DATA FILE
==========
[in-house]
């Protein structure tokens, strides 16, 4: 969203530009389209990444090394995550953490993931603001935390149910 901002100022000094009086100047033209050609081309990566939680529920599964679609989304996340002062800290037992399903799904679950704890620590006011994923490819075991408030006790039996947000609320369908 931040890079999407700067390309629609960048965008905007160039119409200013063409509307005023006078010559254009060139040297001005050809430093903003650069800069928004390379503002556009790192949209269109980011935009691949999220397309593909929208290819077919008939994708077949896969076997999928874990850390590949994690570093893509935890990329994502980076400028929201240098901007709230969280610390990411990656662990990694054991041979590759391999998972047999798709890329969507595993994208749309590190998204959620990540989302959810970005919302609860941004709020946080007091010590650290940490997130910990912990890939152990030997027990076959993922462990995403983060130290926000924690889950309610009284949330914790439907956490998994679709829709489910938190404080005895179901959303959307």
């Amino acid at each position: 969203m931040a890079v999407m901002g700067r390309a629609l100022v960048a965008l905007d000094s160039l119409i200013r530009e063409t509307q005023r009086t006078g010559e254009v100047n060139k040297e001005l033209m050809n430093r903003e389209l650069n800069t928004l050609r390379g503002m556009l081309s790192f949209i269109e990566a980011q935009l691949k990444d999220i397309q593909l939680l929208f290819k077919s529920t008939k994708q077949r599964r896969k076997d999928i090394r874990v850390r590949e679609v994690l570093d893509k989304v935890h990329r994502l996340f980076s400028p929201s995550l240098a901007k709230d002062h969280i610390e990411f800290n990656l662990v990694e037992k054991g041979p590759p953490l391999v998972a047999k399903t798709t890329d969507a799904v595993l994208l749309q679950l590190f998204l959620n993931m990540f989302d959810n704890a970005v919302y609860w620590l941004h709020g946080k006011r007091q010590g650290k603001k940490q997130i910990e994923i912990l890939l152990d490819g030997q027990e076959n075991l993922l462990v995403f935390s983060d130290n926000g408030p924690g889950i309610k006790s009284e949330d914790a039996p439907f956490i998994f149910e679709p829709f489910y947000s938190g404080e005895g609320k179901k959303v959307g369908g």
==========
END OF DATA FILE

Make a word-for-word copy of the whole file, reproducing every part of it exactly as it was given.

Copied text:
[in-house]
């Protein structure tokens, strides 16, 4: 969203530009389209990444090394995550953490993931603001935390149910 901002100022000094009086100047033209050609081309990566939680529920599964679609989304996340002062800290037992399903799904679950704890620590006011994923490819075991408030006790039996947000609320369908 931040890079999407700067390309629609960048965008905007160039119409200013063409509307005023006078010559254009060139040297001005050809430093903003650069800069928004390379503002556009790192949209269109980011935009691949999220397309593909929208290819077919008939994708077949896969076997999928874990850390590949994690570093893509935890990329994502980076400028929201240098901007709230969280610390990411990656662990990694054991041979590759391999998972047999798709890329969507595993994208749309590190998204959620990540989302959810970005919302609860941004709020946080007091010590650290940490997130910990912990890939152990030997027990076959993922462990995403983060130290926000924690889950309610009284949330914790439907956490998994679709829709489910938190404080005895179901959303959307």
């Amino acid at each position: 969203m931040a890079v999407m901002g700067r390309a629609l100022v960048a965008l905007d000094s160039l119409i200013r530009e063409t509307q005023r009086t006078g010559e254009v100047n060139k040297e001005l033209m050809n430093r903003e389209l650069n800069t928004l050609r390379g503002m556009l081309s790192f949209i269109e990566a980011q935009l691949k990444d999220i397309q593909l939680l929208f290819k077919s529920t008939k994708q077949r599964r896969k076997d999928i090394r874990v850390r590949e679609v994690l570093d893509k989304v935890h990329r994502l996340f980076s400028p929201s995550l240098a901007k709230d002062h969280i610390e990411f800290n990656l662990v990694e037992k054991g041979p590759p953490l391999v998972a047999k399903t798709t890329d969507a799904v595993l994208l749309q679950l590190f998204l959620n993931m990540f989302d959810n704890a970005v919302y609860w620590l941004h709020g946080k006011r007091q010590g650290k603001k940490q997130i910990e994923i912990l890939l152990d490819g030997q027990e076959n075991l993922l462990v995403f935390s983060d130290n926000g408030p924690g889950i309610k006790s009284e949330d914790a039996p439907f956490i998994f149910e679709p829709f489910y947000s938190g404080e005895g609320k179901k959303v959307g369908g």